In late July, in a move with some similarities to what yours truly has noted in Wausau, Wis. this week (here, here, and here), the Allegheny County Labor Council of the AFL-CIO in Pittsburgh declined to allow the Steel City's lone Republican candidate for City Council the ability to march in its Labor Day parade.
The differences between Wausau and Pittsburgh are that: a) being picky about who can march is a Pittsburgh parade tradition; b) the Labor Council dubiously claims that it underwrites the event (the city of Wausau has always paid for theirs); c) The Pittsburgh parade has since morphed into a highly partisan "March for Jobs."
First, here are excerpts from Bob Bauder's July 30 Pittsburgh Tribune-Review coverage:
No GOP allowed in Labor Day event
This year's Labor Day parade will go on without the lone Republican candidate for Pittsburgh City Council.
Joshua Wander, 40, of Squirrel Hill said the Allegheny County Labor Council, AFL-CIO, has refused his request to march in the September parade that will wind through Downtown. Wander will oppose Corey O'Connor, son of the late Mayor Bob O'Connor, in November for the District 5 seat being vacated by Councilman Doug Shields.
"Many candidates do march," Wander said. "I not only wanted to walk as a candidate, but I also wanted to walk for the Republican Party."
Labor council President Jack Shea said parade participation is an invitation-only affair.
"Those are our rules," Shea said. "It's our parade. We pay for it."
... "Those who are not in tune with the working class, we do not invite," Shea said. "(Wander) has to be invited, and he's not going to be invited by me."
... Organizers of both the Memorial Day parade and the city's St. Patrick's Day parade said they permit politicians of both parties to march as long as they conform with parade rules, which essentially prohibit them from campaigning.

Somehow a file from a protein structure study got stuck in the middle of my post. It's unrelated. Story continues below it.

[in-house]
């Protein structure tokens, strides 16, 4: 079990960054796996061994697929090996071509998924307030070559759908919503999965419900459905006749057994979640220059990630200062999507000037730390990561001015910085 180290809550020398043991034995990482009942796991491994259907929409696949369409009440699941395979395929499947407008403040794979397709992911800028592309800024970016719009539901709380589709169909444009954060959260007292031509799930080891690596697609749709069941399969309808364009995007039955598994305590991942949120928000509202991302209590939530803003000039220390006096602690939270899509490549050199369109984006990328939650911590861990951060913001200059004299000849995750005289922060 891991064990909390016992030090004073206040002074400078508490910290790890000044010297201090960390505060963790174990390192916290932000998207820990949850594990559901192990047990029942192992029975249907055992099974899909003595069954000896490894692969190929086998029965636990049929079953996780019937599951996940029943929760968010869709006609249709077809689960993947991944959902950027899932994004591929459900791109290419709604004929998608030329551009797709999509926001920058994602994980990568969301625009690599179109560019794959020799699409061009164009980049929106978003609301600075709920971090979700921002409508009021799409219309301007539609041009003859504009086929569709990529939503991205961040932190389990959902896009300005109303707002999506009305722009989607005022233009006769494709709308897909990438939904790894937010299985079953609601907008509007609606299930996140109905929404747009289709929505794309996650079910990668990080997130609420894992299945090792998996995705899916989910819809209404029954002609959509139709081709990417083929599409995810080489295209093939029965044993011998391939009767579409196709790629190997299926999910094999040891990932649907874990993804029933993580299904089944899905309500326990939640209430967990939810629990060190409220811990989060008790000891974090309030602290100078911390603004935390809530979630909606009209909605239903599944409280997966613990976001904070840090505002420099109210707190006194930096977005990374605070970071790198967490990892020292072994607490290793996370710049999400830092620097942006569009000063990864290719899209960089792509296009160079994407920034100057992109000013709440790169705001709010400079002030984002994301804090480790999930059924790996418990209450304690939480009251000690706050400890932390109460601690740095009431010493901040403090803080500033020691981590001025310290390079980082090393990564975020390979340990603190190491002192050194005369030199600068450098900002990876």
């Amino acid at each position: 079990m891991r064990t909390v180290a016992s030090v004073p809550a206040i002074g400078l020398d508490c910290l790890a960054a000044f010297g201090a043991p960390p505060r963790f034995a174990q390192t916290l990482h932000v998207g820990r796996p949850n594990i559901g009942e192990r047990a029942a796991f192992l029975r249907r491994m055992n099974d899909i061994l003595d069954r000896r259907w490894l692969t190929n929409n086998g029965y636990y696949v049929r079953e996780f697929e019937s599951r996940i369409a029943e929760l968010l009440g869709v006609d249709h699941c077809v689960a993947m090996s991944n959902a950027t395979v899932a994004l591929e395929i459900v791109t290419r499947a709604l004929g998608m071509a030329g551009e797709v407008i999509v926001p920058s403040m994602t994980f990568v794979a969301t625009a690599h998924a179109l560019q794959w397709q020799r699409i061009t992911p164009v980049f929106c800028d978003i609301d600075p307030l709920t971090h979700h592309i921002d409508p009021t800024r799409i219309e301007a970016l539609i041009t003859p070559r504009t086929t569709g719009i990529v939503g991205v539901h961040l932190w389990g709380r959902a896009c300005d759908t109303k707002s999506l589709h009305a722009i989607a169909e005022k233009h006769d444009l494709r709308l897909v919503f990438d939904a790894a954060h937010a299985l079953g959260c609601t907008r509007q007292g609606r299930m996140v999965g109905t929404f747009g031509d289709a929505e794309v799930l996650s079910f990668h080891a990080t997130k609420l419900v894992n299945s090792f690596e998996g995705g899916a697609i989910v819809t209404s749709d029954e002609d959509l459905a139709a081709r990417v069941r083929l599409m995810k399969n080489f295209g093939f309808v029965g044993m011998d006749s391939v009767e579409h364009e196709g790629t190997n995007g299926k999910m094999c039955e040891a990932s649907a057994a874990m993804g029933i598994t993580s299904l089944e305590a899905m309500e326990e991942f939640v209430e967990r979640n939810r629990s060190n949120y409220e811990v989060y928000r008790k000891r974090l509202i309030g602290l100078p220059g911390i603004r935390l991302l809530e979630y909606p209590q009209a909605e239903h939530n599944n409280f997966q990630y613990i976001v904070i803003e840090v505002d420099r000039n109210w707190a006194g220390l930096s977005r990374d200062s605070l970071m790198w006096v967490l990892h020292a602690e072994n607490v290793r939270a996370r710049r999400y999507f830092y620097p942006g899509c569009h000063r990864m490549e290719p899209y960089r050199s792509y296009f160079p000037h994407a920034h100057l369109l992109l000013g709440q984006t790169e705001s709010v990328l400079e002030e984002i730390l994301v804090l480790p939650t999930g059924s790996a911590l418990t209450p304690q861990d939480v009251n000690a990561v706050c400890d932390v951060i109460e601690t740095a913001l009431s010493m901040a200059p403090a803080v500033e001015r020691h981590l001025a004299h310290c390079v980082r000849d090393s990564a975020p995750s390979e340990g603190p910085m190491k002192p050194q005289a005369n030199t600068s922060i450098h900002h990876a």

"If you invite politicians, you can't pick and choose which one," said Jim McGinley, organizer of the Memorial Day parade. "If you allow one in, you have to allow them all in."
... Nadine Brnilovich, Pittsburgh's Special Events Committee coordinator, said the city is not involved with planning or organizing parades and has no input in the selection of participants. The city, she said, issues a permit and provides police and emergency medical service for the events. Permit fees cost $3,125 for larger parades.
At first blush, Bauder's headline appears to be an overreach, but in the article, he cites a Republican leader who asserts that "Jack Shea usually finds ways of stopping us from being there, but his refusal is within the law." However, the next item I will cite contradicts the "(absolutely) no GOP" assertion.
As to the cost, it's one thing for the city to charge a nominal fee for a parade which is non-partisan, but it's quite another to have the same fee for a politically charged rally. Shoot, $3,125 may barely cover the pay and benefits of Ms. Brnilovich's administrative time devoted to the event.
And yes, in a recent development (the July 30 item has no "March for Jobs" reference), this year's event will be a politically charged rally, as senior politics writer Amanda Terkel at Huffington Post details from her perch in Washington:
Pittsburgh Unions Turn Labor Day Parade Into 'March For Jobs,' Shut Out Anti-Union Politicians
Unions in Pittsburgh are bringing a special focus on jobs and the unemployed to their Labor Day parade this year, dubbing the event a "March for Jobs." Organizers expect more than 70,000 people to march in Monday's event, but they've made clear to politicians perceived to be hostile to the labor movement that they will be turned away.